Construction, transportation, mining and power-generation all use metal parts for safety crucial functions. Most of these parts are produced using methods that haven’t been updated for years. Two of these methods, casting and forging(also known as forming) require custom molds and dies that can be both expensive in time and money to design and develop. However once these mold are up and running, they can be very effective for reproducing high quality parts, making common parts like nuts and bolts remarkably cheap. After World War II, the rise of digital manufacturing lead to a more agile production cycle. Computer Numeric Controller Machining could cut multiple different parts by booting different programs to the computer. One drawback of this, is it’s relatively low “fly-to-buy” ratio. In order to create a 100-pound component, you might a 1,0000 pound titanium block to carve from. So while computer numeric control machining may lower the time to create parts drastically, it is rather expensive and wasteful. The latest craze in manufacturing is additive manufacturing, or 3D printing. Through this process, shapes that were previously impossible to create using machining, like internal passages can be printed one layer at a time. While this does give manufacturing more flexibility in the parts it can produce, the parts created through this process often falter in strength compared to other methods.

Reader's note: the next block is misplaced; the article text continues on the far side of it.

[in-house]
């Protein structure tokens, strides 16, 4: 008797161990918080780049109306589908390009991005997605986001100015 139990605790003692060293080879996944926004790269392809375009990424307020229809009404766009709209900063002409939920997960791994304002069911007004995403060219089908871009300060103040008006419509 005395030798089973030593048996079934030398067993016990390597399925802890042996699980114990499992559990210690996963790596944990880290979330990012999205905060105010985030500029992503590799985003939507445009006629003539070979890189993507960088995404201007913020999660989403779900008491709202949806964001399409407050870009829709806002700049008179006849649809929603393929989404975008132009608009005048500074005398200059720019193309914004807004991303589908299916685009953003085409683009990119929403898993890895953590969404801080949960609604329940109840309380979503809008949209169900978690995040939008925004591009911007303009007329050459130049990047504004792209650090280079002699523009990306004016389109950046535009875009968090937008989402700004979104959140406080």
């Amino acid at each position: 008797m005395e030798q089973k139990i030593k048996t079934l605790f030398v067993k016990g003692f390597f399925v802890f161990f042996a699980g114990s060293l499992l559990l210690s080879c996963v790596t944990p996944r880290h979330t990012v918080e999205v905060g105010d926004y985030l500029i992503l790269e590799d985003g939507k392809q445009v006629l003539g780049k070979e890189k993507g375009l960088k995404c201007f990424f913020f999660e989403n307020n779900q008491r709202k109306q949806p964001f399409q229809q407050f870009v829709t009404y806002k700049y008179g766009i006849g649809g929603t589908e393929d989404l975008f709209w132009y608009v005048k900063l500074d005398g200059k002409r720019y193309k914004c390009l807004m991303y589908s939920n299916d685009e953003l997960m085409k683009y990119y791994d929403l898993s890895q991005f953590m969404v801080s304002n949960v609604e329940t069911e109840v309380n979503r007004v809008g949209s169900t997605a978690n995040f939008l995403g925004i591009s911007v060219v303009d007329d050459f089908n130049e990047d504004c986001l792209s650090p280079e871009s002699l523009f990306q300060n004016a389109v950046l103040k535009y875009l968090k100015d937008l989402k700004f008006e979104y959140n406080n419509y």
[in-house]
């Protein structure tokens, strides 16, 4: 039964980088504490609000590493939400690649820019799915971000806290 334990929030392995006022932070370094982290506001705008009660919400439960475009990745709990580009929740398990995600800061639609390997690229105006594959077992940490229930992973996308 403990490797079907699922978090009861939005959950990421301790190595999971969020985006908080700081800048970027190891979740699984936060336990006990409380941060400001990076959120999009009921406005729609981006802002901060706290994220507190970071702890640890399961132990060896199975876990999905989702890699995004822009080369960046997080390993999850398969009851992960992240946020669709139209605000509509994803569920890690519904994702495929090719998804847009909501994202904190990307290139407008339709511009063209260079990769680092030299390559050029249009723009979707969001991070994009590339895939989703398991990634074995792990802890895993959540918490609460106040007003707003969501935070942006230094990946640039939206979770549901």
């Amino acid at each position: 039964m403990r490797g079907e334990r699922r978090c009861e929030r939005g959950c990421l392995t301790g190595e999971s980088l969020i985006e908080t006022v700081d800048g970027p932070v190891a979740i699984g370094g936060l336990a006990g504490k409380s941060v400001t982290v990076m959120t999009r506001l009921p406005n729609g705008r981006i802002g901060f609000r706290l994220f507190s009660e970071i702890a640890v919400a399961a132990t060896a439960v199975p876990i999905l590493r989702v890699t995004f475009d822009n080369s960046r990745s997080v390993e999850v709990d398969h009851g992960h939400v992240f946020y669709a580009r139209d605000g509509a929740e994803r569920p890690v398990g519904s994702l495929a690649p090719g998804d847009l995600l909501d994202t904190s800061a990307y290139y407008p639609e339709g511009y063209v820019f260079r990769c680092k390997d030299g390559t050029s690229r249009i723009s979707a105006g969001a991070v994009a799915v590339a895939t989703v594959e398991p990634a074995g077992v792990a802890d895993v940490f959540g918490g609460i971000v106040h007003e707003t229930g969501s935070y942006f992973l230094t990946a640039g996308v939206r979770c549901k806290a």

Just like the kneading of dough into a more structured and homogenous object, the constant working of metal by blacksmiths give it unfathomable strength and much like how wood is stronger in the direction of it’s grains, as the metal takes shape, it cultivates directional strength. For swords and other small pieces of metal, this process work amazingly well, but no human blacksmith has the stamina or reproducibility to create parts for aircraft landing gears. This is where the idea of robotic blacksmithing comes in. Powered presses with interchangeable tools would be able to shape parts by repeatedly and precisely forming a piece of metal. This new approach towards forming could be extremely useful for consistently and efficiently making structural supports for submarines, locomotives, ship and aircrafts.
The original concept of robotic blacksmith, also known as metamorphic manufacturing, was tested by a team of undergraduates at Ohio State University back in 2017. The took traditional computer numeric control milling machine and adapted its software and hardware to handle controlled deformation. There still remains a lot of research to be done before safety-critical parts can be produced using autonomous machine shaping. In order to perfect metamorphic manufacturing, the system must be able to maintain the temperature, condition and shape at each location of the part and decide where to the press the part next to produce the right shape and optimize strength.